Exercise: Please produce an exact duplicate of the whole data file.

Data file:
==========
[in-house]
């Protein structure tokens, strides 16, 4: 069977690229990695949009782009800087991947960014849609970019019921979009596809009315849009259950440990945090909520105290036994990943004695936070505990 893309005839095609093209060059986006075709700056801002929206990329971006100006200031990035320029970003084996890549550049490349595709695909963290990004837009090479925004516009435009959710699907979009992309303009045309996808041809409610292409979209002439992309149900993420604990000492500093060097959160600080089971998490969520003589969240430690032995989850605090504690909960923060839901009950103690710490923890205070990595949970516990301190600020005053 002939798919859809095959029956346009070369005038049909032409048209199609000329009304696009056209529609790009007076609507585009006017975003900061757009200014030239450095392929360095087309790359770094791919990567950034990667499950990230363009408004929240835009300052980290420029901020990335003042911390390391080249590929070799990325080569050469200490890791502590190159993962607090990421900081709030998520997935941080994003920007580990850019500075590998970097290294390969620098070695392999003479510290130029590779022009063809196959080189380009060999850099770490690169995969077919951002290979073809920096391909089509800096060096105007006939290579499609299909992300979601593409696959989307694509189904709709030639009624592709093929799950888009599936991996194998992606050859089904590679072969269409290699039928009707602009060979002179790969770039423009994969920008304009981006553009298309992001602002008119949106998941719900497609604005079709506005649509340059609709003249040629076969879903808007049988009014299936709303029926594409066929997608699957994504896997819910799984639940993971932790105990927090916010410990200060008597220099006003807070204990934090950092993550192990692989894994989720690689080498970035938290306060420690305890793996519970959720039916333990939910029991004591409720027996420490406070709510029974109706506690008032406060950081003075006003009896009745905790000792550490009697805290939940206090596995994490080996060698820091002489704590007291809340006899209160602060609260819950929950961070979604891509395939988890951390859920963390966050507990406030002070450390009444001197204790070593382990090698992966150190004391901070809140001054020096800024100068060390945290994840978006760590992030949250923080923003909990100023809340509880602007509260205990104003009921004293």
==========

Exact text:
[in-house]
């Protein structure tokens, strides 16, 4: 069977690229990695949009782009800087991947960014849609970019019921979009596809009315849009259950440990945090909520105290036994990943004695936070505990 893309005839095609093209060059986006075709700056801002929206990329971006100006200031990035320029970003084996890549550049490349595709695909963290990004837009090479925004516009435009959710699907979009992309303009045309996808041809409610292409979209002439992309149900993420604990000492500093060097959160600080089971998490969520003589969240430690032995989850605090504690909960923060839901009950103690710490923890205070990595949970516990301190600020005053 002939798919859809095959029956346009070369005038049909032409048209199609000329009304696009056209529609790009007076609507585009006017975003900061757009200014030239450095392929360095087309790359770094791919990567950034990667499950990230363009408004929240835009300052980290420029901020990335003042911390390391080249590929070799990325080569050469200490890791502590190159993962607090990421900081709030998520997935941080994003920007580990850019500075590998970097290294390969620098070695392999003479510290130029590779022009063809196959080189380009060999850099770490690169995969077919951002290979073809920096391909089509800096060096105007006939290579499609299909992300979601593409696959989307694509189904709709030639009624592709093929799950888009599936991996194998992606050859089904590679072969269409290699039928009707602009060979002179790969770039423009994969920008304009981006553009298309992001602002008119949106998941719900497609604005079709506005649509340059609709003249040629076969879903808007049988009014299936709303029926594409066929997608699957994504896997819910799984639940993971932790105990927090916010410990200060008597220099006003807070204990934090950092993550192990692989894994989720690689080498970035938290306060420690305890793996519970959720039916333990939910029991004591409720027996420490406070709510029974109706506690008032406060950081003075006003009896009745905790000792550490009697805290939940206090596995994490080996060698820091002489704590007291809340006899209160602060609260819950929950961070979604891509395939988890951390859920963390966050507990406030002070450390009444001197204790070593382990090698992966150190004391901070809140001054020096800024100068060390945290994840978006760590992030949250923080923003909990100023809340509880602007509260205990104003009921004293």